The game is mission-based, with each mission separated by a cut scene video. On harder difficulties, there are more objectives that must be completed before the player can progress. These extra objectives involved collecting various intelligence documents, blueprints, or destroying parts of the environment. These are all indicated by the HUD cross-hair changing color when the player points at the relevant object.

Successful completion of the objectives over all missions in all difficulties above 'Easy' results in the awarding of Silver Weapons (infinite bullets) and unlocking the M16-A2 (40mm underslung grenade launcher attachment) as the starting default weapon with infinite 40mm grenades. When unlocked, these features are permanent and cannot be removed without starting a fresh storyline.


Criterion intended to "do for shooting what Burnout did for racing - tear it apart",[1] with dual emphasis on destructible environments and the handling and behavior of real-world firearms. Bullets that hit buildings, terrain and objects leave visible damage; moreover, the guns are rendered with great detail and accuracy, though some weapons' features are stylized or exaggerated.[2] The emphasis on the appearance, function, and sounds of the weapons led the developer to label the game as "Gun-Porn."[3] Another notable and original feature is the use of real-time blur while reloading, giving a depth of field and more perspective to the game. Similarly, when the player drops below two bars of health, the screen turns black and white, the sound of the character's heartbeat become the dominant noise and the game goes into slow motion, and the large and small motors in the control pads match the sound of systolic and diastolic part of the heartbeat.

The game was not developed with an overarching plot structure in mind and this was implemented as something of an afterthought towards the end of development. The initial idea for relating the plot in-game came from Black's director, Alex Ward, who wanted to have a radio-play-style voiceover spoken over a 'black' screen.


Emphasising the game's action film heritage, sound effects for the weapons in the game were based on various sounds from films. For example, Bruce Willis' Heckler & Koch MP5 in Die Hard, Jack Bauer's pistol in 24, and Arnold Schwarzenegger's Uzi in True Lies.[4]

Realising in the chaos of a heavy gun battle the heavy mix of sound and music would produce a cacophony of noise, the sound designers developed the "choir of guns" concept. Whereas, traditionally in a shooter game, each weapon model would be assigned a different sound, Black assigns each enemy their own "voice", similar to the way in which each member of a choir would have their own distinct voice. For example, there are three enemies firing, one would be assigned a low voice, another a medium voice, and the third a high voice. This allows all the weapons being fired in any particular scene to harmonise and deliver a distinct sound for the game. Black's sound was nominated for Best Audio at the 2006 BAFTA Video Games Awards, and won Best Art & Sound jointly with Burnout Revenge at the 2006 Develop Industry Excellence Awards.[5]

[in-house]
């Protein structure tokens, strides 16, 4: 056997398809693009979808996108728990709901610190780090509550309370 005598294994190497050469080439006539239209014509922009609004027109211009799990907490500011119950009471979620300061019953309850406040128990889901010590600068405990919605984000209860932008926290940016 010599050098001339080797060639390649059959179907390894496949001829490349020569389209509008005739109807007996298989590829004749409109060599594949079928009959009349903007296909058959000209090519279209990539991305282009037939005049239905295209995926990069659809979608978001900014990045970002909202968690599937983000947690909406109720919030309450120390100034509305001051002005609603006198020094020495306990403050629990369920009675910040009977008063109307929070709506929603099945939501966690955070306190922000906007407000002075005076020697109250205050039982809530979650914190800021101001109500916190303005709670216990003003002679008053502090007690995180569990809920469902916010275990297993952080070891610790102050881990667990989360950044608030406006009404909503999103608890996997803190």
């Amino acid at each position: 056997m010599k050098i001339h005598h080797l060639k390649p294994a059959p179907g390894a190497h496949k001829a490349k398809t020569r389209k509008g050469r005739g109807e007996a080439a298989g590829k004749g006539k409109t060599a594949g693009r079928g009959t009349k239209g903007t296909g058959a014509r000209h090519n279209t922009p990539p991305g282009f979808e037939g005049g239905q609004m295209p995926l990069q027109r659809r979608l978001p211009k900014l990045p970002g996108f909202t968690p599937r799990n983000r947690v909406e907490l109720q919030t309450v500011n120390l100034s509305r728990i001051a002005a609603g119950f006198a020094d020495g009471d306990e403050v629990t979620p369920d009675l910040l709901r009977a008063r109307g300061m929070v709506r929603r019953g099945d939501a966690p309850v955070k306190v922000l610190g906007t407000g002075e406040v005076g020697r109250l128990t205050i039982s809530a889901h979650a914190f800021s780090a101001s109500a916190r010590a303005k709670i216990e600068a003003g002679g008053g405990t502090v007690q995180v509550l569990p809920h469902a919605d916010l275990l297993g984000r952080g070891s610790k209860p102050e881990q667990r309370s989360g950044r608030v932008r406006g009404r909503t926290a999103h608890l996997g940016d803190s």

The music for Black was composed by Chris Tilton, using a theme co-authored with Oscar-winning composer Michael Giacchino. It was recorded at the Newman Scoring Stage.[6]


Review scores
Game Informer8.5/10[3]8.5/10[3]
GamePro     [12]     [12]
GameSpy     [15]     [15]
OPM (US)     [21]N/A
OXM (US)N/A7/10[22]
Detroit Free PressN/A    [23]
The Times     [24]     [24]
Aggregate score

Black's PlayStation 2 version received a "Gold" sales award from the Entertainment and Leisure Software Publishers Association (ELSPA),[27] indicating sales of at least 200,000 copies in the United Kingdom.[28]

Black received "favorable" reviews on both platforms according to video game review aggregator Metacritic.[25][26]

In Japan, Famitsu gave the PS2 version all four eights, for a total of 32 out of 40.[11] The Times also gave the game four stars out of five and stated, "As the entire game is played at fever-pitch, you soon find yourself looking forward to the next mission briefing, if only for a chance to catch your breath. The only mystery to Black is why there is no multiplayer mode, since such intense battle settings would make for great competitive bouts."[24] The Sydney Morning Herald similarly gave it four stars out of five, saying, "Little strategy is required for each stage, with abundant health packs and aggressive opponents of little intelligence. But there are many strategies and the use of cover is vital."[29] Detroit Free Press gave the Xbox version three stars out of four and said, "The action is intense and the effects are splendid, though the un-reality applies also to the worlds in which you battle."[23] However, The A.V. Club gave the game a C+, stating that it was worth playing for "Six hours. Pretty good hours, but still, The A.V. Club can't stress that number enough"; and added that "That was awesome for Doom, a free download with 16 extra maps available after registration. But 40 bucks for Black's eight levels, with no multiplayer mode, and unlockable difficulty settings the only incentive to replay? The question is really whether renting this lovely oversized tech demo is worth a whole weekend."[30]